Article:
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Oracle® Data Provider for .NET Developer's Guide
11g Release 1 (11.1)

B28375-01
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Obtaining Data from an OracleDataReader Object

The ExecuteReader method of the OracleCommand object returns an OracleDataReader object, which is a read-only, forward-only result set.

This section provides the following information about the OracleDataReader object:

Typed OracleDataReader Accessors

The OracleDataReader class provides two types of typed accessors:

.NET Type Accessors

Table 3-10 lists all the Oracle native database types that ODP.NET supports, and the corresponding .NET types that can represent the Oracle native type. If more than one .NET type can be used to represent an Oracle native type, the first entry is the .NET type that best represents the Oracle native type. The third column indicates the valid typed accessor that can be invoked for an Oracle native type to be obtained as a .NET type. If an invalid typed accessor is used for a column, an InvalidCastException is thrown. Oracle native data types depend on the version of the database; therefore, some data types are not available in earlier versions of Oracle Database.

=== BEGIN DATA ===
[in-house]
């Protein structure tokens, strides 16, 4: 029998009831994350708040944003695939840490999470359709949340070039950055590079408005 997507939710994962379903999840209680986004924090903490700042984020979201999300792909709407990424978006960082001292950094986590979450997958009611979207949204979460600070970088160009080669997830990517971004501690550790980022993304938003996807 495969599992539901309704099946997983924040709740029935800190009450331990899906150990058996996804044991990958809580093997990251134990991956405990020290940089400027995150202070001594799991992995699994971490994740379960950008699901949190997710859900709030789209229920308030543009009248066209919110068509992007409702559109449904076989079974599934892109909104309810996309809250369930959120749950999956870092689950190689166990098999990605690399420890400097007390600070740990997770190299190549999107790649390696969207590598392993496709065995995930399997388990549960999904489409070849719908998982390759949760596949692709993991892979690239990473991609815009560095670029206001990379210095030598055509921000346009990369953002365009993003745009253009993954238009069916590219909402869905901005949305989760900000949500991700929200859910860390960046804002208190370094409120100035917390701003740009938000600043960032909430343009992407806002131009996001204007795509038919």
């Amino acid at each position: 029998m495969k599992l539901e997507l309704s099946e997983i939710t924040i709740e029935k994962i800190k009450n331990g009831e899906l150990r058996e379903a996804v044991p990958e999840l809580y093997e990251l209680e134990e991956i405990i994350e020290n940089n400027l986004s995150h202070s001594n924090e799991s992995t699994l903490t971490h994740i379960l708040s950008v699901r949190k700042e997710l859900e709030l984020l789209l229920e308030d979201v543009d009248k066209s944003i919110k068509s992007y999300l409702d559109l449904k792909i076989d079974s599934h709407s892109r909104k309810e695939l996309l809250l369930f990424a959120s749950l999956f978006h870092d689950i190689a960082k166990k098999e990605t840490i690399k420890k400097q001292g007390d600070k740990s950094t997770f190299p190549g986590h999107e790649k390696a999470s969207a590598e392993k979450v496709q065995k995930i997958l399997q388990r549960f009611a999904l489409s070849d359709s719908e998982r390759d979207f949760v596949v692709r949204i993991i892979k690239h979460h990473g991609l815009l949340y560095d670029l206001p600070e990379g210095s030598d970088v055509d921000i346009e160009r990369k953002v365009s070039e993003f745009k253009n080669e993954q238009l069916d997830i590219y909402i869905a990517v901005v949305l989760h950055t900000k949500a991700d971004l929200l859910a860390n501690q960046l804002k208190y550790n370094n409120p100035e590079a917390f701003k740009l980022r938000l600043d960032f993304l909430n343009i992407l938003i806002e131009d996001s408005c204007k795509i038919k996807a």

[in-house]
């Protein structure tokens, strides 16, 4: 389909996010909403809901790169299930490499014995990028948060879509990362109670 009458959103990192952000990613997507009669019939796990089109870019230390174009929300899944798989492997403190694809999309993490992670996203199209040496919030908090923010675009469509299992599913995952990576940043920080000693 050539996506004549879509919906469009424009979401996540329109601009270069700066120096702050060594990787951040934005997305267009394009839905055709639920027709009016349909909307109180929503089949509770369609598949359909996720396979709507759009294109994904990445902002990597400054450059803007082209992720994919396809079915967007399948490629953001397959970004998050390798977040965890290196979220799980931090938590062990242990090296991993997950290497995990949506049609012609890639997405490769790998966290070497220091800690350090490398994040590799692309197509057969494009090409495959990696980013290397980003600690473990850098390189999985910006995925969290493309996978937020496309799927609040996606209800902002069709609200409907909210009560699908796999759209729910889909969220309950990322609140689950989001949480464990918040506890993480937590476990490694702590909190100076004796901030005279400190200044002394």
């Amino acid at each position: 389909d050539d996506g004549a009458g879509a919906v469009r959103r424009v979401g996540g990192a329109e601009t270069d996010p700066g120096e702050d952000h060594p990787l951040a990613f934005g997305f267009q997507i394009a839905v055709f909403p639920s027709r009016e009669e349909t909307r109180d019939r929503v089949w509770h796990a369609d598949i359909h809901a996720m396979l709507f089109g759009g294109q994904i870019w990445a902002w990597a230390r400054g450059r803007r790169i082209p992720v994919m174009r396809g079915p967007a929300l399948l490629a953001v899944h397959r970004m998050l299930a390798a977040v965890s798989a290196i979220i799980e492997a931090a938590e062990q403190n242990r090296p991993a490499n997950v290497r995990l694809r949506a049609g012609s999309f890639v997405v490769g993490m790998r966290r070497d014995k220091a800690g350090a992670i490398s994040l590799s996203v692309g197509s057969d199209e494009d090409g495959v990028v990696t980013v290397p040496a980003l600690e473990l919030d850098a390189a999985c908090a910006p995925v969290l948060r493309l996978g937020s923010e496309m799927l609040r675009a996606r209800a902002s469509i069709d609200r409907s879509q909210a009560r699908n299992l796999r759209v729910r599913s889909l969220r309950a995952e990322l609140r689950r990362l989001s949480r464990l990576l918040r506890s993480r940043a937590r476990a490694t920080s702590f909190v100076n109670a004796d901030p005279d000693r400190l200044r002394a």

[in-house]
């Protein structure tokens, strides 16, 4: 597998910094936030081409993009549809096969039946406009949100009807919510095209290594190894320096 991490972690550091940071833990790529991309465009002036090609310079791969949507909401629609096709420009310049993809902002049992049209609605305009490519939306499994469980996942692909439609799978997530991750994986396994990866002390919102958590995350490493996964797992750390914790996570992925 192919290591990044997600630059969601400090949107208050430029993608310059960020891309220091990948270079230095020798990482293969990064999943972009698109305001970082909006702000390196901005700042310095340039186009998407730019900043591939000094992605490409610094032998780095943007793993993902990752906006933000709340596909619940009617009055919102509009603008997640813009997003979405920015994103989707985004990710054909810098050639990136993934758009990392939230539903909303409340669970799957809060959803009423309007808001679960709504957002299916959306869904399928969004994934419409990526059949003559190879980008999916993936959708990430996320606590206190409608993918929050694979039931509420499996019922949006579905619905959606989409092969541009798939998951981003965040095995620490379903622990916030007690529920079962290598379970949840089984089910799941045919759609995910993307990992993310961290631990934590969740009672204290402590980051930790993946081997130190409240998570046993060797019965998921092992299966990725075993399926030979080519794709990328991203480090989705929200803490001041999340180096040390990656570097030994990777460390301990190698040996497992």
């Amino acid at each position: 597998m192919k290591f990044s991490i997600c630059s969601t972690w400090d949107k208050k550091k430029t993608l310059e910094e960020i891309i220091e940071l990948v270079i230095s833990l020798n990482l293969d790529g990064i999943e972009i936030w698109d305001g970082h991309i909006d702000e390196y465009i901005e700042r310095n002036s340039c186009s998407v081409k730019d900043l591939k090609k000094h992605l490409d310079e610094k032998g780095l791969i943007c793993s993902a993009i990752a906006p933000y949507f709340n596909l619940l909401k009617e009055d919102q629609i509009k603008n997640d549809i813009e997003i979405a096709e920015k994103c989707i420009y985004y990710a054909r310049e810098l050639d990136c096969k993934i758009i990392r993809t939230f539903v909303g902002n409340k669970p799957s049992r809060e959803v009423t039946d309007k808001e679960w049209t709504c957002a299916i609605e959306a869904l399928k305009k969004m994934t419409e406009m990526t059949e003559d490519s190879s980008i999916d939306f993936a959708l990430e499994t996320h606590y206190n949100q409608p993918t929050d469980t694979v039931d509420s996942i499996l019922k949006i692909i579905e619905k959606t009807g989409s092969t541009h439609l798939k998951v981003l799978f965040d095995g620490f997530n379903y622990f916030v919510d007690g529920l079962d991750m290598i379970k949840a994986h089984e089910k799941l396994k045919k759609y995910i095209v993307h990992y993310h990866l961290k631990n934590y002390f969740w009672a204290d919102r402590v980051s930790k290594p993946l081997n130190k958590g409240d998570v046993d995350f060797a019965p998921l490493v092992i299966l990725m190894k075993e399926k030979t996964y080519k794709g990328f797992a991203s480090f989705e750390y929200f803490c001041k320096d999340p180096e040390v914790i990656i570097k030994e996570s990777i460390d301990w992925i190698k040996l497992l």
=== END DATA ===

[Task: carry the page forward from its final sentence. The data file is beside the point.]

Table 3-10 .NET Type Accessors

Oracle Native Data Type .NET Type Typed Accessor

BFILE

System.Byte[]

GetBytes

BINARY_DOUBLE

System.Double

GetDouble

BINARY_FLOAT

System.Single

GetFloat

BLOB

System.Byte[]

GetBytes

CHAR

System.String

System.Char[]

GetString

GetChars

CLOB

System.String

System.Char[]

GetString

GetChars

DATE

System.DateTime

GetDateTime

INTERVAL DAY TO SECOND

System.Timespan

GetTimeSpan

INTERVAL YEAR TO MONTH

System.Int64

GetInt64

LONG

System.String

System.Char[]

GetString

GetChars

LONG RAW

System.Byte[]

GetBytes

NCHAR

System.String

System.Char[]

GetString

GetChars

NCLOB

System.String

System.Char[]

GetString

GetChars

NUMBER

System.Decimal

System.Byte

System.Int16

System.Int32

System.Int64

System.Single

System.Double

GetDecimal

GetByte

GetInt16

GetInt32

GetInt64

GetFloat

GetDouble

NVARCHAR2

System.String

System.Char[]

GetString

GetChars

RAW

System.Byte[]

GetBytes

ROWID

System.String

System.Char[]

GetString

GetChars

TIMESTAMP

System.DateTime

GetDateTime

TIMESTAMP WITH LOCAL TIME ZONE

System.DateTime

GetDateTime